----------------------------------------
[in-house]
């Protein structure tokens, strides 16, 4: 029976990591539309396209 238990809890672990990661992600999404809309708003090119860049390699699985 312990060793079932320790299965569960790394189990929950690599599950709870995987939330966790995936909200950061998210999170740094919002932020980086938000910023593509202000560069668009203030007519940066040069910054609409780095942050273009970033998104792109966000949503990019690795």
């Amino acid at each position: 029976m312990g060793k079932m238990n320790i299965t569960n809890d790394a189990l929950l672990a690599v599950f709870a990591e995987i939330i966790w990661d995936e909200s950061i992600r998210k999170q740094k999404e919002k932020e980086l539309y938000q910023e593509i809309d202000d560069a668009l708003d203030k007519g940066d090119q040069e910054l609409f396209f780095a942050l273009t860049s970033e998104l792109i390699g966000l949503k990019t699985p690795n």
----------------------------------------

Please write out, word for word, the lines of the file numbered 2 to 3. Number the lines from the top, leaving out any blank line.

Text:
């Protein structure tokens, strides 16, 4: 029976990591539309396209 238990809890672990990661992600999404809309708003090119860049390699699985 312990060793079932320790299965569960790394189990929950690599599950709870995987939330966790995936909200950061998210999170740094919002932020980086938000910023593509202000560069668009203030007519940066040069910054609409780095942050273009970033998104792109966000949503990019690795």
């Amino acid at each position: 029976m312990g060793k079932m238990n320790i299965t569960n809890d790394a189990l929950l672990a690599v599950f709870a990591e995987i939330i966790w990661d995936e909200s950061i992600r998210k999170q740094k999404e919002k932020e980086l539309y938000q910023e593509i809309d202000d560069a668009l708003d203030k007519g940066d090119q040069e910054l609409f396209f780095a942050l273009t860049s970033e998104l792109i390699g966000l949503k990019t699985p690795n």